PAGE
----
Just a Whistle
By: Tanner Childs
Little Timmy loved nothing more than the only treasure his grandmother had ever given him. It was a small silver object no larger than his favorite candy bar. It opened up at either end, with a narrow slit on its top. The metal had been cast in the likeness of the most magnificent machine Timmy had ever laid eyes on…
His most treasured possession was his grandmother’s train whistle. She had given it to him on a sticky summer day, entrusting him with the secret of its magic. She warned that Mother would be furious if he ever blew it in any case except emergencies. So Little Timmy had kept it safely in his pocket every day, his fingers idly stroking its cold surface.
Then Grandma died.
Mother said that she had gone to a better place. Father told him it was just a part of life. Brother said that Grandma would be eaten by worms, and Mother had smacked him for it. Teacher said that Timmy would see Grandma again, and Counselor just wanted him to draw pictures.
Little Timmy cried and kicked and fussed. Then he remembered the whistle. He ran from his counselor, dodged around his teacher, and rushed out the door of his school. He heard his mother calling him, but he ignored her, grabbing for the whistle in his pocket.
He stopped on the tracks, the train tracks. The train whistle was magic, and it would bring Grandma back, and the tracks… the tracks would help!
Little Timmy’s mother screamed, her voice shrill and panicked. Timmy ignored her. He wanted Grandma, even if Mother would be mad at him. He clamped his eyes shut and took the whistle from his pocket. He placed it between his lips and blew with all the wind in his lungs.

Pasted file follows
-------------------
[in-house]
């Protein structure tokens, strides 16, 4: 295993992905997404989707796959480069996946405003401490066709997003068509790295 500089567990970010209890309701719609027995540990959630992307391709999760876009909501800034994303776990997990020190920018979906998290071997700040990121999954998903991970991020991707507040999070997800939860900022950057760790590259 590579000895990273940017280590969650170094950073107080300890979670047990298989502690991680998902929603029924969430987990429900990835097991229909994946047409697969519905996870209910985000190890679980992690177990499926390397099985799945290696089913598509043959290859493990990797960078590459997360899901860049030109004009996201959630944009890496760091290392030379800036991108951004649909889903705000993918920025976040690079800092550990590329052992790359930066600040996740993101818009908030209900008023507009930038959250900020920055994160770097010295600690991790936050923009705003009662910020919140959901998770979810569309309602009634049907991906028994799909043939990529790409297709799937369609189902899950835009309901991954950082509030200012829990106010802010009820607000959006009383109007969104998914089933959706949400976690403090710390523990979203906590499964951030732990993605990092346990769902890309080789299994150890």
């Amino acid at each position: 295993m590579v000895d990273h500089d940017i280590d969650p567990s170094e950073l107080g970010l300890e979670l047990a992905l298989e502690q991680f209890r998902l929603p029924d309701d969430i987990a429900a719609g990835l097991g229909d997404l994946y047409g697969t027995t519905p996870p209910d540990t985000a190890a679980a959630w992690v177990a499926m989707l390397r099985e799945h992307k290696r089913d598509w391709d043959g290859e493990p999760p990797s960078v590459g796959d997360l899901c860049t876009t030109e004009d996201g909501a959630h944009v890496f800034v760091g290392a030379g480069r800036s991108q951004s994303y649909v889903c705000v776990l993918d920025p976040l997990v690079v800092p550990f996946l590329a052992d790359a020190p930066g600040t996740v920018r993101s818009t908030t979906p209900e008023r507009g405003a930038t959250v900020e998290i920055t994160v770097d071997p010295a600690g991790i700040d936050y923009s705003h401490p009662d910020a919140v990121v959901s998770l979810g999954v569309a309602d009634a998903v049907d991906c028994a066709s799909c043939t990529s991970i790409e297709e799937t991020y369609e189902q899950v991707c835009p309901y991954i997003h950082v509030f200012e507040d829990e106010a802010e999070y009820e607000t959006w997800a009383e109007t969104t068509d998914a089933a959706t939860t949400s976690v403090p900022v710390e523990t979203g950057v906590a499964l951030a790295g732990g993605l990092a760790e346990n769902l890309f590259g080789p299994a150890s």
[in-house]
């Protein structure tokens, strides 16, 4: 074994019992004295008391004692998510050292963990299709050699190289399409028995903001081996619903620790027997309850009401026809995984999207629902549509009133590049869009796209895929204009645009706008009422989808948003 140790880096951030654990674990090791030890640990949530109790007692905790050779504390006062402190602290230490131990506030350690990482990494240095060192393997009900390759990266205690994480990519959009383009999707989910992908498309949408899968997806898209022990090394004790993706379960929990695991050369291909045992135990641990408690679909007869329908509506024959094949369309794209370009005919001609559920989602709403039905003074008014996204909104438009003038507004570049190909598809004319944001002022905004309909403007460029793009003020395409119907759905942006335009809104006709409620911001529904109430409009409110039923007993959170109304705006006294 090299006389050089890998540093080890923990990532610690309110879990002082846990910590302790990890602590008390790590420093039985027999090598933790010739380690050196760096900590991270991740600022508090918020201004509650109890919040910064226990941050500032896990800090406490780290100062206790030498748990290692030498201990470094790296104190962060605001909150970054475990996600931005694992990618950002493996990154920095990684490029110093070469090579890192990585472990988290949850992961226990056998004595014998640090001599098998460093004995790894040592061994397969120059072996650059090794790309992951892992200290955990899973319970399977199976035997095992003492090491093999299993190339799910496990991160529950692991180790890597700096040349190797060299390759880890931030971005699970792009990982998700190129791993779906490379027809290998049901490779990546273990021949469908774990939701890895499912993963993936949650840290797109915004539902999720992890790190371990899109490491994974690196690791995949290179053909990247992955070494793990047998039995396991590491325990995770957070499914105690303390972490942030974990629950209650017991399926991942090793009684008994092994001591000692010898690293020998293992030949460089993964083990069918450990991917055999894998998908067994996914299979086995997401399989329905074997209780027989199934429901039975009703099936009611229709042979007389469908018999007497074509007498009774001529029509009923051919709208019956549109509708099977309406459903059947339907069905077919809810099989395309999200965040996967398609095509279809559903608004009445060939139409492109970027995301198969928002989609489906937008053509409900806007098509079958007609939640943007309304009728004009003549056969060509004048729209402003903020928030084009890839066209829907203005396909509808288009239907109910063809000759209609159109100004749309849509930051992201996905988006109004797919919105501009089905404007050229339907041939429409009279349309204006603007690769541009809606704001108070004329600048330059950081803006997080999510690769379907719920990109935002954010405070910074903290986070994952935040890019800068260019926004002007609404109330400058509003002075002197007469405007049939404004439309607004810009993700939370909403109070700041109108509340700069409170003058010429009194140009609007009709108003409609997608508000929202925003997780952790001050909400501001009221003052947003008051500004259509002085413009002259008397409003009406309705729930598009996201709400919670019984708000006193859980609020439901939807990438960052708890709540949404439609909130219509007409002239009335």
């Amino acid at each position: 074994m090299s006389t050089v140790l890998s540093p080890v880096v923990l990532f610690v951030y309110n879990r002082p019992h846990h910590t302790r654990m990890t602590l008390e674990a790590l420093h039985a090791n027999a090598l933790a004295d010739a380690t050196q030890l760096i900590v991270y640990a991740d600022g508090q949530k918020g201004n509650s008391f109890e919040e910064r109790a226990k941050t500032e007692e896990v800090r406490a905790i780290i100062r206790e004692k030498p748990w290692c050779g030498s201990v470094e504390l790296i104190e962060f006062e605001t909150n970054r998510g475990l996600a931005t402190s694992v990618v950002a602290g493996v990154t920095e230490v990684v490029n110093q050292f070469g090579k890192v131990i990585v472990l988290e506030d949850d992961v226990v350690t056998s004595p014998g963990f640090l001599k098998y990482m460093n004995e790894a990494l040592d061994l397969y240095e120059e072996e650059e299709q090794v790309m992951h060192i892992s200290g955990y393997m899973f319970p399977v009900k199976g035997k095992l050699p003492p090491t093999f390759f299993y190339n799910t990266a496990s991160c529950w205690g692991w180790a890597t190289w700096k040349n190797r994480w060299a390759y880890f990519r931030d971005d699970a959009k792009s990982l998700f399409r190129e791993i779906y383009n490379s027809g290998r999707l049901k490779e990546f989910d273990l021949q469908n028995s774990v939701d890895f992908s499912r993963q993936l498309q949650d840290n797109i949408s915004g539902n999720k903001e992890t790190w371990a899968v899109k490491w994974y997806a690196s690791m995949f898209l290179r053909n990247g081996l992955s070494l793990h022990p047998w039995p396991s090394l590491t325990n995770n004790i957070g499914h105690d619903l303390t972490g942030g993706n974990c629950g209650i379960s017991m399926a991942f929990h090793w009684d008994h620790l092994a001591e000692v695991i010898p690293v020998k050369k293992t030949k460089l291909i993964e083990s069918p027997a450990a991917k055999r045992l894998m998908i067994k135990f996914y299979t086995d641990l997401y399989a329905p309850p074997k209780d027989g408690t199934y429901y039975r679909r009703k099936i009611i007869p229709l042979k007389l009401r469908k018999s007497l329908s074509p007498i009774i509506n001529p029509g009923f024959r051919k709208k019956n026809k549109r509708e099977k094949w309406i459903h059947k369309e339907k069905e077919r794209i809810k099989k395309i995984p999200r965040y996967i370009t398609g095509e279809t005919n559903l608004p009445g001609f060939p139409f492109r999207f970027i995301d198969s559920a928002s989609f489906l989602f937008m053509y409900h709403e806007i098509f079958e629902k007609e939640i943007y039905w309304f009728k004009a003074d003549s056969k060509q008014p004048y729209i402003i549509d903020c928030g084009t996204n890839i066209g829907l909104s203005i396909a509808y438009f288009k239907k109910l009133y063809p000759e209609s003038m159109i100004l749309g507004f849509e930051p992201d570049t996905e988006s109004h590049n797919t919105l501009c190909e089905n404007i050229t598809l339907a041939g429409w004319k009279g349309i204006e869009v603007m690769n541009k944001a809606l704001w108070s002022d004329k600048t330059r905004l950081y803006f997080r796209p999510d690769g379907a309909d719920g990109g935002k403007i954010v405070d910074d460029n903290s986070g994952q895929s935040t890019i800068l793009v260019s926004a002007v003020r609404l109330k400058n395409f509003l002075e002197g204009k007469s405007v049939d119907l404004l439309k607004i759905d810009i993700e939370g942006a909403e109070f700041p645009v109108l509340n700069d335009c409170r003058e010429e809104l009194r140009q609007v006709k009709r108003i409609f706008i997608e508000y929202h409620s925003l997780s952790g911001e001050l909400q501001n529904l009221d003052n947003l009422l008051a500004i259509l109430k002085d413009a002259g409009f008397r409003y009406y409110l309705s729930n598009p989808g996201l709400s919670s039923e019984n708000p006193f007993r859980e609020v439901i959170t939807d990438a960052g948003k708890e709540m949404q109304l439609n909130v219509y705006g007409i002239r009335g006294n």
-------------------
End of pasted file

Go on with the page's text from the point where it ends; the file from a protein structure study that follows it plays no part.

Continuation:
The sound was deafening. It filled the air and sprang out into the land around it with unnatural clarity. But it had worked! Timmy could feel the magic shaking through the ground, pulsing up through his feet, its strength growing every second. He could hear it beating the air in its perfectly timed rhythm. Then its screech split through the noise. The ground quaked with excitement, shaking Timmy from head to toe. He could hear his mother, but her voice was like that of an insect, drowned out by the chaos of the magic. The whistle fell to the ground as a smile spread across Timmy’s face. He was going to see Grandma!
Then another whistle cut the air, the noise a defining curse to the day. Timmy’s smile faded and he opened his eyes. In that moment he stopped believing in magic. How could he not?
After all, it was just a whistle.